Posted on December 16, 2022

U.S. Considers Expanding Asylum Program for Venezuelans to Include Cubans, Haitians, Nicaraguans

Michelle Hackman and Alicia A. Caldwell, Wall Street Journal, December 13, 2022

U.S. officials are moving to expand a program creating a legal process for Venezuelan migrants seeking asylum to also include Nicaraguans, Cubans and Haitians, amid a surge in Nicaraguan migrants that has begun to overwhelm parts of the border in recent days.

The humanitarian program would allow migrants from those countries to apply from abroad to fly to the U.S., according to internal government documents viewed by The Wall Street Journal and two officials familiar with the plans.

The new program, the administration plans to argue, would give migrants from those countries an alternative path into the U.S. so they don’t attempt to cross the southern border illegally.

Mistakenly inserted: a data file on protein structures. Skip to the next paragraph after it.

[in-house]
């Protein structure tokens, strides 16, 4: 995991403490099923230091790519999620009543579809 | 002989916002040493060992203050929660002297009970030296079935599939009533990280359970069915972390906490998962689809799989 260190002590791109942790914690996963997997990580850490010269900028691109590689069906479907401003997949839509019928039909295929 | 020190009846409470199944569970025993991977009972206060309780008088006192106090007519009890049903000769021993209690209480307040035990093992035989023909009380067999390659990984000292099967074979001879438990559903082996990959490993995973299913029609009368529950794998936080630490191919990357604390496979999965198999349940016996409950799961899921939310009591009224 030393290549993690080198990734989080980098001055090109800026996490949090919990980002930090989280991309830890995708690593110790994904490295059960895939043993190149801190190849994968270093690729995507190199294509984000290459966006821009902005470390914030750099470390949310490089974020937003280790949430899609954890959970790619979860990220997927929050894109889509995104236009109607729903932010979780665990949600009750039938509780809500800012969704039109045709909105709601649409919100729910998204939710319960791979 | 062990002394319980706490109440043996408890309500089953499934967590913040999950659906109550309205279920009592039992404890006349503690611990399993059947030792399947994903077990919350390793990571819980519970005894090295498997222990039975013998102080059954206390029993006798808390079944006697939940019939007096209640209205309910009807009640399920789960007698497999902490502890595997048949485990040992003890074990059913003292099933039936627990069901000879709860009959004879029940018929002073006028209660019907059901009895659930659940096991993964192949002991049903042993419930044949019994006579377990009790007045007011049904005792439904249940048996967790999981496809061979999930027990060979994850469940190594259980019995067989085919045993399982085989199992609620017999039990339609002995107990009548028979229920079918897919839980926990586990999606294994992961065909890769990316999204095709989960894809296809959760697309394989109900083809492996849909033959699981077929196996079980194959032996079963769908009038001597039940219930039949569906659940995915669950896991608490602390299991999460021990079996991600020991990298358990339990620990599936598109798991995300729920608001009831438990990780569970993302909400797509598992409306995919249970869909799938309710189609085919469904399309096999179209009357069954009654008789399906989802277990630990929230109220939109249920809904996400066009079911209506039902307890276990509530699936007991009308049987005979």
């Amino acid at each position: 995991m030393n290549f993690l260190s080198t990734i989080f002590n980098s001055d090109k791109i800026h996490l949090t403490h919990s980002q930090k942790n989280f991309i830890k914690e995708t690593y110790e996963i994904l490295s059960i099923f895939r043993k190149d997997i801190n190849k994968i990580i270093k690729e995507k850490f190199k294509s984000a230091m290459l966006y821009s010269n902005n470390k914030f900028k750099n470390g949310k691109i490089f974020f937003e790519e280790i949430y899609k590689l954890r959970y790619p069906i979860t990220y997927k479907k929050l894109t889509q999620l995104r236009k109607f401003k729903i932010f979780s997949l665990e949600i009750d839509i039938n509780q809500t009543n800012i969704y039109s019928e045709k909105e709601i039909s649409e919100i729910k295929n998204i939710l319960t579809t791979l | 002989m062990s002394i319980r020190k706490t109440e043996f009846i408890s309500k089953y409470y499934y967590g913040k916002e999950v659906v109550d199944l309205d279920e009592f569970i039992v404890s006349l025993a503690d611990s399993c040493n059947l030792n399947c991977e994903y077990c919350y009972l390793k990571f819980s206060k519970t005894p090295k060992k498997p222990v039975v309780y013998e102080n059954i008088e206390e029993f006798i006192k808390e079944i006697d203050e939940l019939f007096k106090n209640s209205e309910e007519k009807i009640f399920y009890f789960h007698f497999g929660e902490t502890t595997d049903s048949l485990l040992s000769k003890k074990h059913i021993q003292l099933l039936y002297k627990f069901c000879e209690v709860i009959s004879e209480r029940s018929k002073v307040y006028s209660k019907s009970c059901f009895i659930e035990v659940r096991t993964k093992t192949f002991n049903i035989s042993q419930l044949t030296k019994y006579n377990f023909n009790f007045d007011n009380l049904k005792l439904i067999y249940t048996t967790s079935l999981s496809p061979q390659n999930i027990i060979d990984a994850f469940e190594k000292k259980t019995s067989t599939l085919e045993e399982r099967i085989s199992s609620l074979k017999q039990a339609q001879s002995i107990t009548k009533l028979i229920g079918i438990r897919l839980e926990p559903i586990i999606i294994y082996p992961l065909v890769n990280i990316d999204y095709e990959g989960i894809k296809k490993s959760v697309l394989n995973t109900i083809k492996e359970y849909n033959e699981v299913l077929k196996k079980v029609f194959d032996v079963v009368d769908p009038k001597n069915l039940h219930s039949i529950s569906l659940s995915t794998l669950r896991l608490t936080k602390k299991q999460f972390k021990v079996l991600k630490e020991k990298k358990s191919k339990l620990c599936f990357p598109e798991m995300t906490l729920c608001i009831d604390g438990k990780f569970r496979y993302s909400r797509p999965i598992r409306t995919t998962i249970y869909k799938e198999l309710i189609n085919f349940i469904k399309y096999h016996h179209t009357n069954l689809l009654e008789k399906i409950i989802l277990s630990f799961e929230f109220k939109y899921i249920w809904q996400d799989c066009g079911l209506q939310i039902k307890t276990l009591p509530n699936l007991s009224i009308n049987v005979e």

The new program represents one of several border-policy changes the Biden administration is weighing ahead of the scheduled expiration of Title 42, a pandemic-era policy that allows border patrol agents to rapidly expel migrants back to Mexico. That policy is set to end Dec. 21. Officials are looking for numerous ways—including new deterrence measures—to limit overcrowding in border facilities amid an expected rise in illegal crossings once the policy is formally lifted.


A record of more than two million arrests have been made along the border in the past year and in advance of the scheduled end to the use of Title 42. The public health law first used by the Trump administration during the Covid-19 pandemic has barred most migrants from asking for asylum at legal border crossings and allowed immigration authorities to expel roughly one million migrants in the past year before giving them an opportunity to ask for asylum.

Officials are planning for a worst-case scenario of up to 20,000 migrants crossing the border a day once the policy is lifted, according to people familiar with their thinking. Few officials expect a surge to grow that large, the people said, but the benchmark helps government agencies ensure they have enough people, buses and other equipment to care for and transport migrants once they are in government custody.